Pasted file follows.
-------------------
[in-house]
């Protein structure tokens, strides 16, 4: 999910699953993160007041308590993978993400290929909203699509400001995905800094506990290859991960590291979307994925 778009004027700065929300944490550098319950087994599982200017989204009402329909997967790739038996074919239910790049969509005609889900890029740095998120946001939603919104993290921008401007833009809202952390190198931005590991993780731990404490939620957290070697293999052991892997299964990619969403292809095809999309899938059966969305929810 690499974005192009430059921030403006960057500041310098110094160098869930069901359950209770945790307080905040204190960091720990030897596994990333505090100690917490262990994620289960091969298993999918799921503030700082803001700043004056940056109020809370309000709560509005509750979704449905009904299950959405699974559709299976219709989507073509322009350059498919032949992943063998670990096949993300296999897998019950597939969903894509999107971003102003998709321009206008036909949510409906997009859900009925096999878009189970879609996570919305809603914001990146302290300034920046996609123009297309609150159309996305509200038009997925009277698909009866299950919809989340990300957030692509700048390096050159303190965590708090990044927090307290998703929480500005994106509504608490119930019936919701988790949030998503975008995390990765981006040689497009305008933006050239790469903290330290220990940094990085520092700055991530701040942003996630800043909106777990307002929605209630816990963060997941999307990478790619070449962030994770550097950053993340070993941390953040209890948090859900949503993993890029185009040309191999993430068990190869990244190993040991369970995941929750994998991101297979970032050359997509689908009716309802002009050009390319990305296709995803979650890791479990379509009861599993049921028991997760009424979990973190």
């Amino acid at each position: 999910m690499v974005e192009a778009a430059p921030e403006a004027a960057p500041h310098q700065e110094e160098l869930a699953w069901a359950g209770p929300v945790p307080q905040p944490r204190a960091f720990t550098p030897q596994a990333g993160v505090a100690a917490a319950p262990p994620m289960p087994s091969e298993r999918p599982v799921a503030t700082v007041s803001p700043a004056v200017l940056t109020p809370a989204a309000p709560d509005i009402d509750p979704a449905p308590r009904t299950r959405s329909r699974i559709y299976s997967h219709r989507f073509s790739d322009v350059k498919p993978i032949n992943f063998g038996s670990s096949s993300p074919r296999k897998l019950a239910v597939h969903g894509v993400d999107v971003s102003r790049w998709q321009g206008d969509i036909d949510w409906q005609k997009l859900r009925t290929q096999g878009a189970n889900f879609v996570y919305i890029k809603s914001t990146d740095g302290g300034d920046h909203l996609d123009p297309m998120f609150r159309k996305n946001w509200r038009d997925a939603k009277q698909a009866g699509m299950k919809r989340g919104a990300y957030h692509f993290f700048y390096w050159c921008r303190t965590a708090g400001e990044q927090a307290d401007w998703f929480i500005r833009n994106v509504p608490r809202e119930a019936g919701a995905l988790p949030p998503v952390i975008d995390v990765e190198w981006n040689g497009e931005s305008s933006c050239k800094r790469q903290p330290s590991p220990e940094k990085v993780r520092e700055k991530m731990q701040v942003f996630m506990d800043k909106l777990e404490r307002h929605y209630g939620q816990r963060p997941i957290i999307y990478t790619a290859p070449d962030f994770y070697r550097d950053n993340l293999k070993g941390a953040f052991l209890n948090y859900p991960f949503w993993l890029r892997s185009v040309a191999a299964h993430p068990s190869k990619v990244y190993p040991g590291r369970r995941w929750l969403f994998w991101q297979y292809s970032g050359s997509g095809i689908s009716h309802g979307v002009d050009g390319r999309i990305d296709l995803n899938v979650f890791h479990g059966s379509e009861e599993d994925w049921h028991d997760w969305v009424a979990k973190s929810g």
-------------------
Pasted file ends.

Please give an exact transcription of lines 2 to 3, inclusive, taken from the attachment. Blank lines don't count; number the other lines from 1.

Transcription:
């Protein structure tokens, strides 16, 4: 999910699953993160007041308590993978993400290929909203699509400001995905800094506990290859991960590291979307994925 778009004027700065929300944490550098319950087994599982200017989204009402329909997967790739038996074919239910790049969509005609889900890029740095998120946001939603919104993290921008401007833009809202952390190198931005590991993780731990404490939620957290070697293999052991892997299964990619969403292809095809999309899938059966969305929810 690499974005192009430059921030403006960057500041310098110094160098869930069901359950209770945790307080905040204190960091720990030897596994990333505090100690917490262990994620289960091969298993999918799921503030700082803001700043004056940056109020809370309000709560509005509750979704449905009904299950959405699974559709299976219709989507073509322009350059498919032949992943063998670990096949993300296999897998019950597939969903894509999107971003102003998709321009206008036909949510409906997009859900009925096999878009189970879609996570919305809603914001990146302290300034920046996609123009297309609150159309996305509200038009997925009277698909009866299950919809989340990300957030692509700048390096050159303190965590708090990044927090307290998703929480500005994106509504608490119930019936919701988790949030998503975008995390990765981006040689497009305008933006050239790469903290330290220990940094990085520092700055991530701040942003996630800043909106777990307002929605209630816990963060997941999307990478790619070449962030994770550097950053993340070993941390953040209890948090859900949503993993890029185009040309191999993430068990190869990244190993040991369970995941929750994998991101297979970032050359997509689908009716309802002009050009390319990305296709995803979650890791479990379509009861599993049921028991997760009424979990973190």
């Amino acid at each position: 999910m690499v974005e192009a778009a430059p921030e403006a004027a960057p500041h310098q700065e110094e160098l869930a699953w069901a359950g209770p929300v945790p307080q905040p944490r204190a960091f720990t550098p030897q596994a990333g993160v505090a100690a917490a319950p262990p994620m289960p087994s091969e298993r999918p599982v799921a503030t700082v007041s803001p700043a004056v200017l940056t109020p809370a989204a309000p709560d509005i009402d509750p979704a449905p308590r009904t299950r959405s329909r699974i559709y299976s997967h219709r989507f073509s790739d322009v350059k498919p993978i032949n992943f063998g038996s670990s096949s993300p074919r296999k897998l019950a239910v597939h969903g894509v993400d999107v971003s102003r790049w998709q321009g206008d969509i036909d949510w409906q005609k997009l859900r009925t290929q096999g878009a189970n889900f879609v996570y919305i890029k809603s914001t990146d740095g302290g300034d920046h909203l996609d123009p297309m998120f609150r159309k996305n946001w509200r038009d997925a939603k009277q698909a009866g699509m299950k919809r989340g919104a990300y957030h692509f993290f700048y390096w050159c921008r303190t965590a708090g400001e990044q927090a307290d401007w998703f929480i500005r833009n994106v509504p608490r809202e119930a019936g919701a995905l988790p949030p998503v952390i975008d995390v990765e190198w981006n040689g497009e931005s305008s933006c050239k800094r790469q903290p330290s590991p220990e940094k990085v993780r520092e700055k991530m731990q701040v942003f996630m506990d800043k909106l777990e404490r307002h929605y209630g939620q816990r963060p997941i957290i999307y990478t790619a290859p070449d962030f994770y070697r550097d950053n993340l293999k070993g941390a953040f052991l209890n948090y859900p991960f949503w993993l890029r892997s185009v040309a191999a299964h993430p068990s190869k990619v990244y190993p040991g590291r369970r995941w929750l969403f994998w991101q297979y292809s970032g050359s997509g095809i689908s009716h309802g979307v002009d050009g390319r999309i990305d296709l995803n899938v979650f890791h479990g059966s379509e009861e599993d994925w049921h028991d997760w969305v009424a979990k973190s929810g």